Prosecutors say al-Hashemi and his son-in-law, Ahmed Qahtan, ran death squads between 2005 and 2011, using a troupe of dozens of bodyguards to carry out bombings and shootings that targeted, among others, Shiite Muslim pilgrims and government officials.
The pair face 150 separate charges, but are currently standing trial only for alleged roles in three killings — of a lawyer, an Interior Ministry official and a member of the security forces. Al-Hashemi has denied wrongdoing.
The head of a human rights group in Iraq, speaking on condition of anonymity for fear of retribution, said he believes the government is trying to pin most of the blame for the sectarian violence on Sunnis.
"I am not defending al-Hashemi as I believe almost all politicians were involved in the killings of Iraqis in the past years, and their hands are stained with the blood of the Iraqi people," he said. "All Iraqis know that."
Joost Hiltermann of the International Crisis Group think tank said politics loom large in the case.
"Nobody is investigating anything. This is a file pulled out of the drawer," Hiltermann said of the al-Hashemi case. "The charges could have a basis, but there is no independent way of determining that" because Iraq lacks a functioning judiciary.
Hiltermann added that such charges "can be brought against any number of people on all sides."
Among those walking free is al-Sadr, whose support is key to al-Maliki's continued rule. Sadrists command 40 seats in the 325-member parliament and are part of an unwieldy ruling coalition that also includes the Sunni-dominated Iraqiya bloc and Kurdish groups.
Al-Sadr has sided with Sunni and Kurd politicians in a recent attempt to unseat al-Maliki, accused by his coalition partners of monopolizing power. But the cleric is also under intense pressure from his Iranian mentors not to topple the government.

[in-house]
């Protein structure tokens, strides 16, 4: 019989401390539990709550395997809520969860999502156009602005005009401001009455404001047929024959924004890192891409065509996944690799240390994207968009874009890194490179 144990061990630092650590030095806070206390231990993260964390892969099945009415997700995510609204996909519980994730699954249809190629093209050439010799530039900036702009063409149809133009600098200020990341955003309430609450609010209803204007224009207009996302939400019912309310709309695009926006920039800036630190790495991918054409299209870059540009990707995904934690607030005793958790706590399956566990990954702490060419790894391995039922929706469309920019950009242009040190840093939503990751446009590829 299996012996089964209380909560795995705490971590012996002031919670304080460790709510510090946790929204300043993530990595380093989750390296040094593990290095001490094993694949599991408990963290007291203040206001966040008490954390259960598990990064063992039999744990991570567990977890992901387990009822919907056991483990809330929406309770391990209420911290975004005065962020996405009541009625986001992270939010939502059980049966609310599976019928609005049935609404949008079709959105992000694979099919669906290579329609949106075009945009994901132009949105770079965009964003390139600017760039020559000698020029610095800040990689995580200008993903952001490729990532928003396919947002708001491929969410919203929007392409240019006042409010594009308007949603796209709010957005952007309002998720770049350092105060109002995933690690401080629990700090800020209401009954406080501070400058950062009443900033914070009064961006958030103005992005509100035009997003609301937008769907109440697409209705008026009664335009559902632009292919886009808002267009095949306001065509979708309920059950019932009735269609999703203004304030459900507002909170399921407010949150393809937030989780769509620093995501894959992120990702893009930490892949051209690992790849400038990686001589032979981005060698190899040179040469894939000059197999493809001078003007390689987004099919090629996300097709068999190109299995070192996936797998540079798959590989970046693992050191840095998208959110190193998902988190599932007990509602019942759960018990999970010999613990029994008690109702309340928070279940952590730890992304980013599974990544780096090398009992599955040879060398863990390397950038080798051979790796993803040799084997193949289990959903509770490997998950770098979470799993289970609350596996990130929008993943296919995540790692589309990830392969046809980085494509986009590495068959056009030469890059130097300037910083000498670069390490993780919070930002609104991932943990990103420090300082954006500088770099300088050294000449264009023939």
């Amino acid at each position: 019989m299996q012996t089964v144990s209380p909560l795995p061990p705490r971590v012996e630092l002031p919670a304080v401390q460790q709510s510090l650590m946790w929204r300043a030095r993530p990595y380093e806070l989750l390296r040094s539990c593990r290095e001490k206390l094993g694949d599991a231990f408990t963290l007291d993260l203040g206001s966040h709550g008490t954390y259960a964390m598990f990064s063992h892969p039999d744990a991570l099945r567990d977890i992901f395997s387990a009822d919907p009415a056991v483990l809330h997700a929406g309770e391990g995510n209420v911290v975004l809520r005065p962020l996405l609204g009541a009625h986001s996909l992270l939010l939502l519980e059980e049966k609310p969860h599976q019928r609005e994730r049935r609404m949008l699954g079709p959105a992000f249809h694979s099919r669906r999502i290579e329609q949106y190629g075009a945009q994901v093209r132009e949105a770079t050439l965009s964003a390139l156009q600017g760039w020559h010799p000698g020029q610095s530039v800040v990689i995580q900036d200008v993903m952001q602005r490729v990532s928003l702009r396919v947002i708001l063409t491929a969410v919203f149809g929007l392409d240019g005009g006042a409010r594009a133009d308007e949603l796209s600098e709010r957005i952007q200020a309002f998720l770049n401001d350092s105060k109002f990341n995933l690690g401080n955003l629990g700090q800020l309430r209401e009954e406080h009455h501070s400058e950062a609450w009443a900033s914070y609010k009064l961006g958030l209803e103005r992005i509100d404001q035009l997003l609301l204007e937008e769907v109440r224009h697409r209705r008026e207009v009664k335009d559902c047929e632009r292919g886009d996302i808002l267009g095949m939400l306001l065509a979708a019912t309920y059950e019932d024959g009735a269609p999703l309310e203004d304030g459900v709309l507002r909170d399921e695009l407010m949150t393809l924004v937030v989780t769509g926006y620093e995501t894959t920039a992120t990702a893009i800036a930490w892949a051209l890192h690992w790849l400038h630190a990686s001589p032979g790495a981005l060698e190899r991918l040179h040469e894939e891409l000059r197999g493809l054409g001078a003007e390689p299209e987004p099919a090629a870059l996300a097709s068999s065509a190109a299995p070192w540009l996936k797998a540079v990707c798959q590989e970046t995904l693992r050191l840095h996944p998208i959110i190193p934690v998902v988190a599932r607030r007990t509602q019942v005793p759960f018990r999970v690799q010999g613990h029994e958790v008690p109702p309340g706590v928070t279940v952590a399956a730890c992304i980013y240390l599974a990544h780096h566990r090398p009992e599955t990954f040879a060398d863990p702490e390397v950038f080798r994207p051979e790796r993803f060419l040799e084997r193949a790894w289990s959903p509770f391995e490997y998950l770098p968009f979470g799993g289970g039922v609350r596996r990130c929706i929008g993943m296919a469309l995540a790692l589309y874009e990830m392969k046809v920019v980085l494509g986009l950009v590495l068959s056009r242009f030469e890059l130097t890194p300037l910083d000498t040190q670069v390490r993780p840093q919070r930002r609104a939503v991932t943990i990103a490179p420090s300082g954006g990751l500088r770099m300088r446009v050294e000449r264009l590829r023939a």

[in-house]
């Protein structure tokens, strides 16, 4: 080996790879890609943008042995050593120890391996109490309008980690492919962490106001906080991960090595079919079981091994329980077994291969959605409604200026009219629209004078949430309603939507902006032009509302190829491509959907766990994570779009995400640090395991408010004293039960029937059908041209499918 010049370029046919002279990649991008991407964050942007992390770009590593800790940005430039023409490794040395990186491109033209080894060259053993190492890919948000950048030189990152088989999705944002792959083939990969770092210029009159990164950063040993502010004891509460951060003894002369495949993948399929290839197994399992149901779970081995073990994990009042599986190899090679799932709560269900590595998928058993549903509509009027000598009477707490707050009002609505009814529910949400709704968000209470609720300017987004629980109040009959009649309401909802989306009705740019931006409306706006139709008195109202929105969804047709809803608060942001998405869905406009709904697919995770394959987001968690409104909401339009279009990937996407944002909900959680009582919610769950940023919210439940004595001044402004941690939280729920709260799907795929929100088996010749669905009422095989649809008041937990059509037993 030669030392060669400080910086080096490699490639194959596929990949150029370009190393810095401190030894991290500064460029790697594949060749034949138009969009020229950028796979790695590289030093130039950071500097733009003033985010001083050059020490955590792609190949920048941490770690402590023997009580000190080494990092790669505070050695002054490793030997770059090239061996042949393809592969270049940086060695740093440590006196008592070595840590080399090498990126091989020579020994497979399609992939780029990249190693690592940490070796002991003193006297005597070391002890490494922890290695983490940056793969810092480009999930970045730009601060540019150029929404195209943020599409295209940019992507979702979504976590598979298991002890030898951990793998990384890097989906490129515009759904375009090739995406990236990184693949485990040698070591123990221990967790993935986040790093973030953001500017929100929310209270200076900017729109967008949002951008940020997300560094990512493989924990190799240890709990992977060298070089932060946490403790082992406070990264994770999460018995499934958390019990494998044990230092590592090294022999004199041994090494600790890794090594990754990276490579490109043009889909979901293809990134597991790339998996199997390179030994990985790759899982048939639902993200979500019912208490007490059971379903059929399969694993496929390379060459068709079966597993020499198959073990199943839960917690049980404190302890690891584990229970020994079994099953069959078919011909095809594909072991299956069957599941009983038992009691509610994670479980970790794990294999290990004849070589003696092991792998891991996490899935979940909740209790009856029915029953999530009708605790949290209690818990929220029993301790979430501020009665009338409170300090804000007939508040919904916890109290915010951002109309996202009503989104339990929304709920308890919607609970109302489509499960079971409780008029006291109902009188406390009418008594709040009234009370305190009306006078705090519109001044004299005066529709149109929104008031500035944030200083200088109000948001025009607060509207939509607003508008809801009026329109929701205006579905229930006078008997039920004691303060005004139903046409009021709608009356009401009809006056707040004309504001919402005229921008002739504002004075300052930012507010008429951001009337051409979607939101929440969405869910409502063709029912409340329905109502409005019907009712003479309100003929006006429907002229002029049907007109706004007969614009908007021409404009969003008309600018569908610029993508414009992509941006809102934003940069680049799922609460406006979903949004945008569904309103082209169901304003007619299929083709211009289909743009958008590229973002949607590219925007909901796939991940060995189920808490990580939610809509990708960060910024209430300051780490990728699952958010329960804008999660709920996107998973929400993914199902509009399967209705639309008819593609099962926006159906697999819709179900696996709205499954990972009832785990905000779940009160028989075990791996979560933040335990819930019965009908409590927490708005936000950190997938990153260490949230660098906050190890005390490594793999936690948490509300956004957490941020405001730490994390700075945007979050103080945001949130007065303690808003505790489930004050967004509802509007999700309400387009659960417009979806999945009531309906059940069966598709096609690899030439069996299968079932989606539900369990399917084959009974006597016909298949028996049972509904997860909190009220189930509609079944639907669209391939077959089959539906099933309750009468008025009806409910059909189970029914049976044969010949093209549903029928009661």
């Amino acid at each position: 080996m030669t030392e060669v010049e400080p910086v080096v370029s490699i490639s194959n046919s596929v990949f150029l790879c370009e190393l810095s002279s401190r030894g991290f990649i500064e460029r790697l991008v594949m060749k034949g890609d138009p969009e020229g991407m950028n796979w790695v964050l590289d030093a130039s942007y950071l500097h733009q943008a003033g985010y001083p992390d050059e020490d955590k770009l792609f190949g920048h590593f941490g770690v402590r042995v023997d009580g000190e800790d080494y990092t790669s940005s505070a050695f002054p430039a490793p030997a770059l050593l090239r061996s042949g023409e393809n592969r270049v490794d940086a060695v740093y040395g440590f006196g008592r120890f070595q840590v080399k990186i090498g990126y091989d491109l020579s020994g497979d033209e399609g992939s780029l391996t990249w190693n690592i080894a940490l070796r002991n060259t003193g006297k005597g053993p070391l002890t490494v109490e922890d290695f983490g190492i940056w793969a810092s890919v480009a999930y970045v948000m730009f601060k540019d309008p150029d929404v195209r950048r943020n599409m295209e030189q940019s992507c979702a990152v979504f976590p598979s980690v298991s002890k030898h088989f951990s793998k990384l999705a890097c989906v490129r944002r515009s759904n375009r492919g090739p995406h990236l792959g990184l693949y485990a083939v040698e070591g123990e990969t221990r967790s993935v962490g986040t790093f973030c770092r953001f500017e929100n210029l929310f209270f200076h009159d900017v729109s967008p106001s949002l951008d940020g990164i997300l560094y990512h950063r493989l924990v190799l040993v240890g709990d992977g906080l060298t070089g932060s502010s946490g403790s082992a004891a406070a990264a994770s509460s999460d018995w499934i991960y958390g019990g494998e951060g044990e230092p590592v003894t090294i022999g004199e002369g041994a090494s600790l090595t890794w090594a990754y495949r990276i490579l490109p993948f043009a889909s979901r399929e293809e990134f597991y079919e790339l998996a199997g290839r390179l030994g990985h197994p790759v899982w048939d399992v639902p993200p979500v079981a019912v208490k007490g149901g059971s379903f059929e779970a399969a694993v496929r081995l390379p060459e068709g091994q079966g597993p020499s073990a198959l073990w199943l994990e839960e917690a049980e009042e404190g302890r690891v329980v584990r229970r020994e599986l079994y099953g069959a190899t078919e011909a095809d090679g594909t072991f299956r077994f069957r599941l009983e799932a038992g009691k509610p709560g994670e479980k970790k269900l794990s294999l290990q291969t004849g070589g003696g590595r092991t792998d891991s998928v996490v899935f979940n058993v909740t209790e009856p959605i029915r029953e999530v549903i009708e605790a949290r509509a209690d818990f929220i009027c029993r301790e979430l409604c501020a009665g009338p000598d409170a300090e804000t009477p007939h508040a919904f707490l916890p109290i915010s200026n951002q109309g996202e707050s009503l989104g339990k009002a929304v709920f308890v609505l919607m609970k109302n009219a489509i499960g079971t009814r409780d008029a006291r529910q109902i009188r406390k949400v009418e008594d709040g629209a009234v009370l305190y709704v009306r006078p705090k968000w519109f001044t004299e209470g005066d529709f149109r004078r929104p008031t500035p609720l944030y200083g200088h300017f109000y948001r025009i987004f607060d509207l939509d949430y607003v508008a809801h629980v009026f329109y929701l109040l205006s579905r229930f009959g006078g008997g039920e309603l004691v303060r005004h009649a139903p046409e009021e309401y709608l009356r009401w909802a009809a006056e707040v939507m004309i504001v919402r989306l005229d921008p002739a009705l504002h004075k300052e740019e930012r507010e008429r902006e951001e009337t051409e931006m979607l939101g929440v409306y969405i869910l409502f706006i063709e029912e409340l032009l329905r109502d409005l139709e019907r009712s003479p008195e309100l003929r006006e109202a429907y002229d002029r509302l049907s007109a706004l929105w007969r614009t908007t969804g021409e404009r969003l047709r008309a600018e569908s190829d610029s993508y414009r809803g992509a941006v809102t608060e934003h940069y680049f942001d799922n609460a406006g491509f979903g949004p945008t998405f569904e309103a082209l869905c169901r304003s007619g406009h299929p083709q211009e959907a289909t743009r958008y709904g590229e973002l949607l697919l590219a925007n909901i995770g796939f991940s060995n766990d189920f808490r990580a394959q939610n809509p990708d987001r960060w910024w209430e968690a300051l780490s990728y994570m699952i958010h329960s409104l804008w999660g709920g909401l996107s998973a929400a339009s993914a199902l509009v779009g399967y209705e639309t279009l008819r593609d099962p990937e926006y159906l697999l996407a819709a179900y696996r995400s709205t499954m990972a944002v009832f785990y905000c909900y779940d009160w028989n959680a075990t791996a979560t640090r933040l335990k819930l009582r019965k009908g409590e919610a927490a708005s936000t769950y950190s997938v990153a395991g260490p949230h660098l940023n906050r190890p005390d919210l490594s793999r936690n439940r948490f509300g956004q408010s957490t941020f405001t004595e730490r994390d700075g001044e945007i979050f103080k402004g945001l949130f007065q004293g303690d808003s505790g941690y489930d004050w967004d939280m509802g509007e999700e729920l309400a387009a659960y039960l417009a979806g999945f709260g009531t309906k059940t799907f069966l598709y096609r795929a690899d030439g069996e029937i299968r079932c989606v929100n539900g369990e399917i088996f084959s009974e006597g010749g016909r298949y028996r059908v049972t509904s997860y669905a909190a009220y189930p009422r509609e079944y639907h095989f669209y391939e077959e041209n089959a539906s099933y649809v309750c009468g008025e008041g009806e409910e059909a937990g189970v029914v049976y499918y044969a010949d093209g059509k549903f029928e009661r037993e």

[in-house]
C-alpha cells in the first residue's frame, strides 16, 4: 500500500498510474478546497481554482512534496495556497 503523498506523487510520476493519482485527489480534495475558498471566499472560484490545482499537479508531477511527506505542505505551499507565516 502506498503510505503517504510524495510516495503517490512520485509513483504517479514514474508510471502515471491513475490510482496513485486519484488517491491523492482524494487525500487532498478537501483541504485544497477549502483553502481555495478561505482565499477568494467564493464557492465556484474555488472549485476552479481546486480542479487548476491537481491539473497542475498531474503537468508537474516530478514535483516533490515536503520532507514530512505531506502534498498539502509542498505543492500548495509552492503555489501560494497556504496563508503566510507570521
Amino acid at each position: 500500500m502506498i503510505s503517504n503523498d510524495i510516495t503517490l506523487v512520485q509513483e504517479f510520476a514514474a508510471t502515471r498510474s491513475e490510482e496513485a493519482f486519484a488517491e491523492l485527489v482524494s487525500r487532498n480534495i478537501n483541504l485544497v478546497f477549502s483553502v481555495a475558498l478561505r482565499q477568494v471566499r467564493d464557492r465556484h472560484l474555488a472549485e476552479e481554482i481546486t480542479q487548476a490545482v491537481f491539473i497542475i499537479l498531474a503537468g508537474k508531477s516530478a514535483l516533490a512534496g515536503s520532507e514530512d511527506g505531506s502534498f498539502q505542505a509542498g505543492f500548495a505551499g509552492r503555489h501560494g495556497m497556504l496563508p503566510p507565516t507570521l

Any legal action against al-Sadr would surely disrupt al-Maliki's efforts to keep him in the fold.
Al-Sadr was able in the past to leverage his political clout to avoid prosecution. Several years ago, an arrest warrant was issued for al-Sadr and two aides in the 2003 killing of a Shiite cleric who was hacked to death by a mob. Legal proceedings were suspended in 2004, as part of a deal to end fighting between al-Sadr's militiamen and U.S. troops in the southern city of Najaf.
A former commander of the Badr Brigades, Hadi al-Amiri, now serves as Transport Minister.
Al-Hashemi's defense team contends testimony against him was obtained through coercion. His co-defendants include more than 70 former aides and bodyguards, several of whom have testified for the prosecution. One bodyguard died in custody; the defense says he was tortured, while the government insists he died from kidney failure.
In three hearings so far, several bodyguards told the three-judge panel they were usually approached by al-Hashemi's son-in-law and asked to carry out attacks. They said that on occasion, al-Hashemi thanked them afterward and paid them.
The defense walked out of the second hearing after the court denied a request to obtain evidence that lawyers argued could exonerate the defendants, including the son-in-law's phone records. In the third hearing last week, defense lawyers sat among fewer than two dozen spectators and only approached the court once, to request that Iraq's president be called as a character witness.
The next hearing is set for June 19. Justice Ministry officials did not provide figures on trials against others involved in post-war sectarian attacks.